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Minutes of evidence taken before the Royal Commission on Mines online

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partner) to interfere with his engine, nor may he instruct
a non-member with regard to the working of his engine."
The Wigan, Bolton and District Colliery £nginemen*8
Mutual Protection Association says in its rules : " No
member of this Association shall be allowed to instruct any
person in the business of engine- winding so long as there
are competent persons of respectable characters who are
out of employment, and who are members of this Associa-
tion ; but if there are no members out of employment^
then the Committee shall have power to confer with the
management of collieries with a view to the next best
person to be learned or instructed. It shall be optional for
a member to instruct his son, if he deem it necessary, for
the purpose of making him a competent winder only, but
a member's son shall not have the preference of a vacant
situation before a member of this Association. If it be
proved on the testimony of two witnesses that this rule
has been violated by any member (after the issue of these
rules), such defaulting member will be expelled from this
Association." Then the rules of the Engiuemen, Boiler-
men and Firemen's Amalgamated Association of Great
Britain and Ireland say : " If any engineman, boilerman
or fireman be asked to teach a man the business of an
engineman, boilerman or fireman, he must first acquaint
the president or secretary of the lodge he belongs to before
he takes any further steps, and they will instruct him how
to proceed. If any member, after bavins received such
instructions, be taken advantage of, he shall receive his
current rate of wages for three months, after which time
his case shaU be reconsidered by the Ajssociation, i.e., he
shall receive out-of-work pay from his own lodge, and the
remainder from the Association." These are specimens
of the rules. I put it to you if there is to be this limitation
upon the persons who are to be taught to wind, and a
person is not to get a certificate of proficiency unless he is
taught, and the men cannot be now, except by a person
who has a certificate of competency, it would place your
Association in charge of the gate, as you very properly
term it, of the mine, and prevent the owner getting into
his own mine except by your sanction ? — I admit it.

25953. Do you remember in the year 1895 a difficulty
arose at the Wigan Coal and Iron Company's collieries ? I
rather think you came down at the time ? — I did.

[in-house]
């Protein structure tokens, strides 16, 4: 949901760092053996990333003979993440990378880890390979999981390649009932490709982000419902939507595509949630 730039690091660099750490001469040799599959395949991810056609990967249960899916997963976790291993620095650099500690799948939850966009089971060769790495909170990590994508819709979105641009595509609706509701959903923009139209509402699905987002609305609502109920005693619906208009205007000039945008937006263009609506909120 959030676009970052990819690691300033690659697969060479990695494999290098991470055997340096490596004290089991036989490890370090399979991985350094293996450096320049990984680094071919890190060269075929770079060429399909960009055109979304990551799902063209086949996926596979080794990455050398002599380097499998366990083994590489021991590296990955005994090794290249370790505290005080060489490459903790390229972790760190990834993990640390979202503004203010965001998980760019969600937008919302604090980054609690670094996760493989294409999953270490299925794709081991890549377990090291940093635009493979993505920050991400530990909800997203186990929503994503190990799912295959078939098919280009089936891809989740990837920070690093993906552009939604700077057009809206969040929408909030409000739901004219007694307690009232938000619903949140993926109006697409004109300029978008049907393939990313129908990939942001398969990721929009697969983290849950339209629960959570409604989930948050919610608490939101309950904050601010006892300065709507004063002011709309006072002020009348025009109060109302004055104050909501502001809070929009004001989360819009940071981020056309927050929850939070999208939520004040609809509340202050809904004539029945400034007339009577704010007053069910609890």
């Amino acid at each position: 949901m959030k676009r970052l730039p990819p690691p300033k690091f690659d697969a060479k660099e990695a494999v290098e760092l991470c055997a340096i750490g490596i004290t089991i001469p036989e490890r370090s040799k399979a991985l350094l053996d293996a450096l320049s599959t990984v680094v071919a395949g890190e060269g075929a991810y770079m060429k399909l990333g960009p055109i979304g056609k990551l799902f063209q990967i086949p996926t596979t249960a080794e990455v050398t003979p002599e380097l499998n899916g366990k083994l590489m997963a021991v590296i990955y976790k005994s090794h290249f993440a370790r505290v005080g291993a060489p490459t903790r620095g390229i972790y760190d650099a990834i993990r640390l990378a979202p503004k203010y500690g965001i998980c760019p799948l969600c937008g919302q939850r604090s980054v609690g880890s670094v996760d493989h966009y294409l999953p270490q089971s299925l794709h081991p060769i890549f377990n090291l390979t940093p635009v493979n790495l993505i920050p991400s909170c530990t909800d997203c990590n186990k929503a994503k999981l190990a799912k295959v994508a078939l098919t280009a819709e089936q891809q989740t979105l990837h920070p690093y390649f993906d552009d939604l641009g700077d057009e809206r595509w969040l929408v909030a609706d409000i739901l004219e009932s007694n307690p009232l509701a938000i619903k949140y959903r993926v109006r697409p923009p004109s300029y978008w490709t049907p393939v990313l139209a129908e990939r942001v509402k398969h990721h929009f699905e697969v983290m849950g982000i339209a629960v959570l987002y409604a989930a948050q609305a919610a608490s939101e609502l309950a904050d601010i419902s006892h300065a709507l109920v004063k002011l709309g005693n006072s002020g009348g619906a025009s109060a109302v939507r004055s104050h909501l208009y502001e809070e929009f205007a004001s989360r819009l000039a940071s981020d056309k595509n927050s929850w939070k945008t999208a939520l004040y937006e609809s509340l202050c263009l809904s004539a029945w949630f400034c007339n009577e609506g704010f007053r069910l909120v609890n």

25954. Did you say at that time that the Association
were to have the option of saying who should be* taught ?
— Yes.

25955. That is what you say to-day T — Yes, as the regu-
lation of things is to-day we still say so.

^5956. (Mr. Smillie.) If the Government took up your
position and had an examination, that would change it.
You have been doing what you want the Government to
do 7 — In some districts in a very objectionable way.
They have to give evidence of some fitness and some
preliminary qualifications and submit to certain regulations
which may seem to be out of propriety. We desire the
Government to lay down a general line outside of the
societies, and that would do away with the preference
of enginemen's sons and brothers.

25957. {Mr. RcUcliffe EUis.) I quite agree with you to do
anything possible to secure competency of an engine-winder,
which is a very responsible position. If the Government
adopted a principle of examination, would you be prepared
to say that these restrictions would not be pressed as to the
persons who should be taught ? If you do not feel justified
in saying that, I will not press it ? — Will you repeat the

25958. Supposing the Government decided to have an A
examination for engine-men as to their competency, would 1
you be prepared to say that the rple of your Association,
which requires that you shall have the option of saying
who shall be taught, might be altered so as to enable
persons to be taught who were approved by the examina-
tion of the Home Office ? — My private opinion is that if
such a regulation was drafted by the Government, it would / |
be imperative on our part to change our regulations. I do / l <

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not know whether there are not certain matters in them
that our people might not seek to retain, but the general
aspect and reading would be done away with.

25959. (Mr, Wm. Abraham.) As I understand your
position, you are here to advocate that competent men
only should be allowed to work these engines ?— -Yes.

25960. That is your object, and not that they should be
members of your association ? — No.

26961. Your first object is that this should be so in order
to save lives and limbs ? — That is so.

25962. If the Home Office undertook to make i
(ompuhory that none but competent men should be
employed in winding engines at collieries, you would
trust your society or other members, as other unions do,
without having these rules as they are now ? — Yes. I
would not like to be misunderstood, and there is one thing
I should like to m^ition. As it has been observed here,
a man might satisfy a committee of inquiry of the Home
Office as to his fitness in many respects, but it has often
been seen that after a trial his nerve was not such as made
him a fit winding man. We might know a man from our
j ractical knowledge, from every-day touch with him, that
he was a man that could not be a winding man. What I
want to point out is this : it is a fact in the practice of
t*?:ch!ng men to wind, where there are three men, one of
the men has been sometimes really incapable of teaching.
He could not admit of any embarrassment at all or any
interruption outside, anything that took his mind from his
work. We have men who cannot do anything in the way
of teaching. It is as much as they can do to manage their
work. We think neither the Government nor our society
should force such a man, who can do his work without
embarrassment, to be interfered with. We think so far
as protecting him from embarrassment is concerned that